After 1977’s Animals, though, we move into the angry Roger Waters Reign o’ Terror. Waters was a man driven. He would stop at nothing to make The Wall, even firing Wright and putting him on salary for the subsequent tour. (Wright, ironically, was the only member of Floyd to turn a profit during The Wall tour.) Waters left nothing to subtlety: He was an admitted ass, as portrayed in the character of Pink; he hates capitalists, the British education system, any and all wars, and probably you, too. Waters tight control over Pink Floyd was so rigid that the band barely existed by the time they released 1983’s The Final Cut, a long, bitter antiwar rant that is more Waters solo album than Pink Floyd.
Several arguments and a few lawsuits later, Wright returned to a Water-less Floyd as it entered its final era under David Gilmour’s leadership. It’s on A Momentary Lapse of Reason where Pink Floyd starts sounding like Pink Floyd again. Yes, there’s something missing with Waters no longer writing or performing with Floyd (and off on his own throwing rocks at the band for not disbanding without him.) But Momentary, more a Gilmour solo album than a Floyd album, was written with Wright and Mason in mind. I saw them perform in 1988, and it was great to have Wright singing and providing his unique keyboard style to the band again. While Floyd is not the happiest band to listen to, after two really dark Waters epics, it was good not to hear them so heavy handed. In 1994, they did The Division Bell, a more solid effort featuring work by all three remaining members. It kicks off with “What Do You Want From Me.” If it sounds like “Have a Cigar,” lyrically it’s the bookend to the previous song. I’ve always wanted to hear them splice the two songs together. It would be a very dramatic mashup. But it’s “High Hopes,” with its elegiac, almost regretful tone that signals the end of the band.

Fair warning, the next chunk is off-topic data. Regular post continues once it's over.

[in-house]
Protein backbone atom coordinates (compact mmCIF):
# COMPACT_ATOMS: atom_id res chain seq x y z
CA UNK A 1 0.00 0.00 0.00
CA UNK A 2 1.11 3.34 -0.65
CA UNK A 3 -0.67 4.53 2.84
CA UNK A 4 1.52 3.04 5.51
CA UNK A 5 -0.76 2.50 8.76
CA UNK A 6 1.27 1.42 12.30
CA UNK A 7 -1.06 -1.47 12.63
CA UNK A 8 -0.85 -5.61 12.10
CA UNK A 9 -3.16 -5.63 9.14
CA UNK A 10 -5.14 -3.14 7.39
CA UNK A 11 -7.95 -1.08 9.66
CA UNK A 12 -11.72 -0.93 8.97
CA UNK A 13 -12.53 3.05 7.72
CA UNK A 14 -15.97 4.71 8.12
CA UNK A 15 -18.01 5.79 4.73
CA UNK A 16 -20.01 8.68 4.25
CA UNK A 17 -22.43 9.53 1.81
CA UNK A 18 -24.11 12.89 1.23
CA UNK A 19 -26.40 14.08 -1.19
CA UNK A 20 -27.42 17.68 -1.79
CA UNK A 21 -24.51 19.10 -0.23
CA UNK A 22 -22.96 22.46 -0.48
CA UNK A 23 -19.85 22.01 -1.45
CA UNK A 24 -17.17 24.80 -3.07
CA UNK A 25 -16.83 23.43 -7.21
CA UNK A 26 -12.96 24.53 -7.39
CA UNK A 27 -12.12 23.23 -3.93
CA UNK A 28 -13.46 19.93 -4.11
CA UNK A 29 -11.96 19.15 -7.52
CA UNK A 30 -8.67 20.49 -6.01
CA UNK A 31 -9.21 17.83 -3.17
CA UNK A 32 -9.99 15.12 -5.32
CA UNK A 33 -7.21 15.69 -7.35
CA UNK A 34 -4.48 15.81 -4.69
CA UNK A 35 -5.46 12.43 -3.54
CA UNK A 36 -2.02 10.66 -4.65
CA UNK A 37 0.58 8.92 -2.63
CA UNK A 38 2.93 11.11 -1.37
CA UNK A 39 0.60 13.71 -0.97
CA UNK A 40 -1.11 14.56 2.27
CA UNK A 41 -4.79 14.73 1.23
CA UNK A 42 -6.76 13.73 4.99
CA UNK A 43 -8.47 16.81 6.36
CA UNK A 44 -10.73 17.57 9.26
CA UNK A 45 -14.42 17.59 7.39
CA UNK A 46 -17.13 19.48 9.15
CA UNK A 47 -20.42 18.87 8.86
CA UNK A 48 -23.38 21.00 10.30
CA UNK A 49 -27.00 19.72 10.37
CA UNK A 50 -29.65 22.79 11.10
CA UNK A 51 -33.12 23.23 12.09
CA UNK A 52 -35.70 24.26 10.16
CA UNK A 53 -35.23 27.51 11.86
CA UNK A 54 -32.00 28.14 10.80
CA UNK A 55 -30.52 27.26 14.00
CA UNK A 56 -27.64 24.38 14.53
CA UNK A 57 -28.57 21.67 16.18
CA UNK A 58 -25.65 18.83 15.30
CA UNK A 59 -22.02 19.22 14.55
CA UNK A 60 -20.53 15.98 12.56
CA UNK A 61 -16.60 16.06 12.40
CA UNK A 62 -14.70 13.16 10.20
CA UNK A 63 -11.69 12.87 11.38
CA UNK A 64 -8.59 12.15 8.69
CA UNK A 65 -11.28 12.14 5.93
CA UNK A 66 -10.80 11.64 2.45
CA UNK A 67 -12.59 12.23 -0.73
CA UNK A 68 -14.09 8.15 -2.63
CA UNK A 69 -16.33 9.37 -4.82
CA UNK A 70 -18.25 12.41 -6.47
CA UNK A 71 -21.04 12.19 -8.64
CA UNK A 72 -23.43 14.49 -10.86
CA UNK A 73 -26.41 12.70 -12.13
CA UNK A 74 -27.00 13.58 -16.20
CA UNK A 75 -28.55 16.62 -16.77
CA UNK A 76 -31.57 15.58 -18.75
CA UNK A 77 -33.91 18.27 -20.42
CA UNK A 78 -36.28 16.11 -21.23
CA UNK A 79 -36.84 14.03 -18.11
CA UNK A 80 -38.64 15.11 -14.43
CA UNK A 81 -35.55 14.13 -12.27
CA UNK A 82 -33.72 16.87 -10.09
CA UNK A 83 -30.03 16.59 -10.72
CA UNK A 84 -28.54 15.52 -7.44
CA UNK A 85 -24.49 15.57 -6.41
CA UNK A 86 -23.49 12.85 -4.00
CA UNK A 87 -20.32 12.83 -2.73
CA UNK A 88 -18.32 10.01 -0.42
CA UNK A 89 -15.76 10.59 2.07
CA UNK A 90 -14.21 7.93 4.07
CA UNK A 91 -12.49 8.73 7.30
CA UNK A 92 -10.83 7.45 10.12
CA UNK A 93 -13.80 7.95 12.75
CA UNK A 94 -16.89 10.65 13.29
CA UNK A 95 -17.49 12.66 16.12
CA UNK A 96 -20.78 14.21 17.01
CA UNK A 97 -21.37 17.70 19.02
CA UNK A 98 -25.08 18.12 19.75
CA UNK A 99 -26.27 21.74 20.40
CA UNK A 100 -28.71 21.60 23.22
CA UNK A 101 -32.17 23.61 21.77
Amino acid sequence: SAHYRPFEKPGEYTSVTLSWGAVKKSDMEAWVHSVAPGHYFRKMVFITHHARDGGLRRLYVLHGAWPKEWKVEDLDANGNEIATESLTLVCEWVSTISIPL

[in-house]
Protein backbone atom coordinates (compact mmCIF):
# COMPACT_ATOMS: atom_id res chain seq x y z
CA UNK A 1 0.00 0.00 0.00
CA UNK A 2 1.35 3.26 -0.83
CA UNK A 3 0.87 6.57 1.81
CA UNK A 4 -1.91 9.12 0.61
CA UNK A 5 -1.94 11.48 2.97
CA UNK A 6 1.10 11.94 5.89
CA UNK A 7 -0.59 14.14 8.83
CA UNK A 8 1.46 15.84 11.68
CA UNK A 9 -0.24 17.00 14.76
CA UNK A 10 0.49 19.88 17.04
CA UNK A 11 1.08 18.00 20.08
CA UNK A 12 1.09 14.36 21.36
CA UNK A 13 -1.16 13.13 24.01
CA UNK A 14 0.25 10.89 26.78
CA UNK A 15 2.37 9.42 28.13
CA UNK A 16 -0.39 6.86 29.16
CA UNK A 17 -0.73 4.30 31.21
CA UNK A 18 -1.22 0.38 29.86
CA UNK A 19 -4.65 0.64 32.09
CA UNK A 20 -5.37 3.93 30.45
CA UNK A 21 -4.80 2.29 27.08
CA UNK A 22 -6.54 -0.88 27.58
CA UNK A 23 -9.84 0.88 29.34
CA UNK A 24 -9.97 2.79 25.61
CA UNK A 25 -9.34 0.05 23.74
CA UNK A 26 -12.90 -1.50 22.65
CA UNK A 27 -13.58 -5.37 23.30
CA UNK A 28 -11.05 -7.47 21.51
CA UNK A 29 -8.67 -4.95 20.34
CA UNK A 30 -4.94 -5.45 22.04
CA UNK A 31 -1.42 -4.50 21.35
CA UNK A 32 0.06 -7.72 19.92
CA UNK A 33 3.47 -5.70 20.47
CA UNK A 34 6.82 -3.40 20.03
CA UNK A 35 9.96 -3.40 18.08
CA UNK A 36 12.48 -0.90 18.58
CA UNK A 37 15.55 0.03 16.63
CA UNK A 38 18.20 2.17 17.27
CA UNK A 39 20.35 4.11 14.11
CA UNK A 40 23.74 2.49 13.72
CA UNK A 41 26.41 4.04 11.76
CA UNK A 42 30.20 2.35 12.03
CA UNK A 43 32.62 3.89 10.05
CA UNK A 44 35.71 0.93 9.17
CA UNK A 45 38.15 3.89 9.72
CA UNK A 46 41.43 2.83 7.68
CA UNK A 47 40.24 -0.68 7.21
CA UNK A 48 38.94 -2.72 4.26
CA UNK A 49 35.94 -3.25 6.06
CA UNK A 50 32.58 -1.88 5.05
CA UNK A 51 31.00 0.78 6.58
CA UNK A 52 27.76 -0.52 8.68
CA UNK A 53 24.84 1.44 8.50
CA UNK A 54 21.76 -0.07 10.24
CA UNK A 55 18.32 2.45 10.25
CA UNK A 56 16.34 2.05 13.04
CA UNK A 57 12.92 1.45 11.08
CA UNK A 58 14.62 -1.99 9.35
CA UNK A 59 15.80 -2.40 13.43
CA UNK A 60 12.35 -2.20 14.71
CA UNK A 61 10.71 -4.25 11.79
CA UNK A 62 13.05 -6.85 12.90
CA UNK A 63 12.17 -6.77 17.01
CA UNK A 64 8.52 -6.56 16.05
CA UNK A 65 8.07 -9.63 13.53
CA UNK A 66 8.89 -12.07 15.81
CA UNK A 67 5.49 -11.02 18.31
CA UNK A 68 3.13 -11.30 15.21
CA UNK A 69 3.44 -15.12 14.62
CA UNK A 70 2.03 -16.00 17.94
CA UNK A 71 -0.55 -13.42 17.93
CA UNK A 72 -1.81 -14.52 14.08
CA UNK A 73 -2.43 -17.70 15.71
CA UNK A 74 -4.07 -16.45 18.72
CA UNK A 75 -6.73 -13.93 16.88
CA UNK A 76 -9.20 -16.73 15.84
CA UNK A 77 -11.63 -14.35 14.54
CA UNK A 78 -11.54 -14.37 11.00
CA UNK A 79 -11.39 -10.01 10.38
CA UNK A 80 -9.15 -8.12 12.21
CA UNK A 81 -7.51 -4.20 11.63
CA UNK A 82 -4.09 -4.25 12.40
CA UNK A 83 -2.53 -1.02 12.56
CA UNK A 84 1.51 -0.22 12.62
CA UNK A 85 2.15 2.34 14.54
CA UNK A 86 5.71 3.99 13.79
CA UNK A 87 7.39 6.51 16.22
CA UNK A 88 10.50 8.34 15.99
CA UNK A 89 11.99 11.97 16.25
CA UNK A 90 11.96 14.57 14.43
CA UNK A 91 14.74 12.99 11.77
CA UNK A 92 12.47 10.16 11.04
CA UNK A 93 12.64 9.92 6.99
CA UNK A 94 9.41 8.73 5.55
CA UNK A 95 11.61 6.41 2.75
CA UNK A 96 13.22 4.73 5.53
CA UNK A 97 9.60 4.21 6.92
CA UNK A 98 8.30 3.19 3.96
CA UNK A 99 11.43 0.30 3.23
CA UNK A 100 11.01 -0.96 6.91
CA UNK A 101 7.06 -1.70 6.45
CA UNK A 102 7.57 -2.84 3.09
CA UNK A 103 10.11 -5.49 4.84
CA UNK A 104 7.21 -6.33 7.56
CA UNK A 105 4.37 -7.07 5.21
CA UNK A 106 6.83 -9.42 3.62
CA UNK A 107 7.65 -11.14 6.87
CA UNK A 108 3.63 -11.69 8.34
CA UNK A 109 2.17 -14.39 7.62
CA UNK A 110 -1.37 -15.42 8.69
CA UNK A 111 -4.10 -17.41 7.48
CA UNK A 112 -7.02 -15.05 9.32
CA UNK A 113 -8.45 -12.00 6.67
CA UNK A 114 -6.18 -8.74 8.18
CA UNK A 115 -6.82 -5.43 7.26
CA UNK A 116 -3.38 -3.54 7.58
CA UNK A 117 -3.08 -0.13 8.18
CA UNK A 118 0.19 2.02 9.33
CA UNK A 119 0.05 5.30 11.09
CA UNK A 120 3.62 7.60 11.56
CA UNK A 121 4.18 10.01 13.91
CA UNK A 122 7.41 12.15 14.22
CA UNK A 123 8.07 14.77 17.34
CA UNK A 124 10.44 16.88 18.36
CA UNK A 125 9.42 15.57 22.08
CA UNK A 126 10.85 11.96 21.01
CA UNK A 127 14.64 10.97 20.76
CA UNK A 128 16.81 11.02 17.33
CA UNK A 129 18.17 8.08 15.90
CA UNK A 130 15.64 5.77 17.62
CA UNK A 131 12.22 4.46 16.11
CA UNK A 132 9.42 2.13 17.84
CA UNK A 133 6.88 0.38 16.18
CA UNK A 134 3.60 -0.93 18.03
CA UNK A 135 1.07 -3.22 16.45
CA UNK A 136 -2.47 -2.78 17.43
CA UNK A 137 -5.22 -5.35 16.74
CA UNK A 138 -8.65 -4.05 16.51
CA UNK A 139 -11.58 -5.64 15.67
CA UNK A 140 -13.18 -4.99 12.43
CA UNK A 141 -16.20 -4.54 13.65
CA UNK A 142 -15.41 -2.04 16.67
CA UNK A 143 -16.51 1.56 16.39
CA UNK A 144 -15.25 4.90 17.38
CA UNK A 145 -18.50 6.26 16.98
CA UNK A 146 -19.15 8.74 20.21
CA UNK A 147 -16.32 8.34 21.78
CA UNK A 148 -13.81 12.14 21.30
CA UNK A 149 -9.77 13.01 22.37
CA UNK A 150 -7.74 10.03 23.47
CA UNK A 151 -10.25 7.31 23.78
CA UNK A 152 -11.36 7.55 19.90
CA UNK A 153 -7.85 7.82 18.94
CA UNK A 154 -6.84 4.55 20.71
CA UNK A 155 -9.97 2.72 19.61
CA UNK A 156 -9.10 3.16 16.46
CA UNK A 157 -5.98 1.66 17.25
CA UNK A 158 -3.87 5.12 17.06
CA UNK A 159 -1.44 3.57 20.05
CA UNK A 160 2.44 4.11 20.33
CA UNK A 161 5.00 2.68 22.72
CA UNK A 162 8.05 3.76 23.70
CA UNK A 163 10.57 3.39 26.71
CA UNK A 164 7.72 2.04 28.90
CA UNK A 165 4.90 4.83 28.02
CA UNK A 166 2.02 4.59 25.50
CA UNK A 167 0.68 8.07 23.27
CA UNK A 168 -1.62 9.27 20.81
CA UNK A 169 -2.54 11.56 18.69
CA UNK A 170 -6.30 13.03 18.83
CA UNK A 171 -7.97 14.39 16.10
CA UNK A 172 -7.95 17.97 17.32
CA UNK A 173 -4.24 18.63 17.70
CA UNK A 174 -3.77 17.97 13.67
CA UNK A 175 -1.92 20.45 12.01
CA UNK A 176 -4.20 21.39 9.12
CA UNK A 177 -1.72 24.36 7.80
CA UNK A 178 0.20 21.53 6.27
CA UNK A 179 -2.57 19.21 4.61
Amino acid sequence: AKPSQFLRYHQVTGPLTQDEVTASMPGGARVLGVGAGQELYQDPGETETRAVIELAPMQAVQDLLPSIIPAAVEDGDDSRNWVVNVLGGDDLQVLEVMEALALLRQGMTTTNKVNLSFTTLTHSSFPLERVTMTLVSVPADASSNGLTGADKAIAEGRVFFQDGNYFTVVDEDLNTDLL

Waters eventually patched things up with his bandmates and occasionally performs with them. But with Barrett emphatically out of music (and besides, he passed away in 2006), and Rick Wright no longer with us, it’s very unlikely we’ll hear anything from Floyd again. Gilmour says he can’t handle the massive touring machine such a reunion would require, and Waters is content to stage his elaborate epics, including much-improved live versions of The Wall. Mason, for his part, is more of a motor sports enthusiast these days than a drummer, owning a racing team and writing for a number of racing publications in Britain.
In way, it’s too bad, because The Division Bell seemed to leave the band’s canon unfinished. Then again, like The Beatles and Led Zeppelin before them, it’s probably best they bowed out when they did. They left almost twenty hours of studio work, more than most bands at that level (the Stones, even with a slower output in recent years, are a notable exception.)
And damn, but you haven’t lived until you’ve listened to Dark Side of the Moon during a lunar eclipse.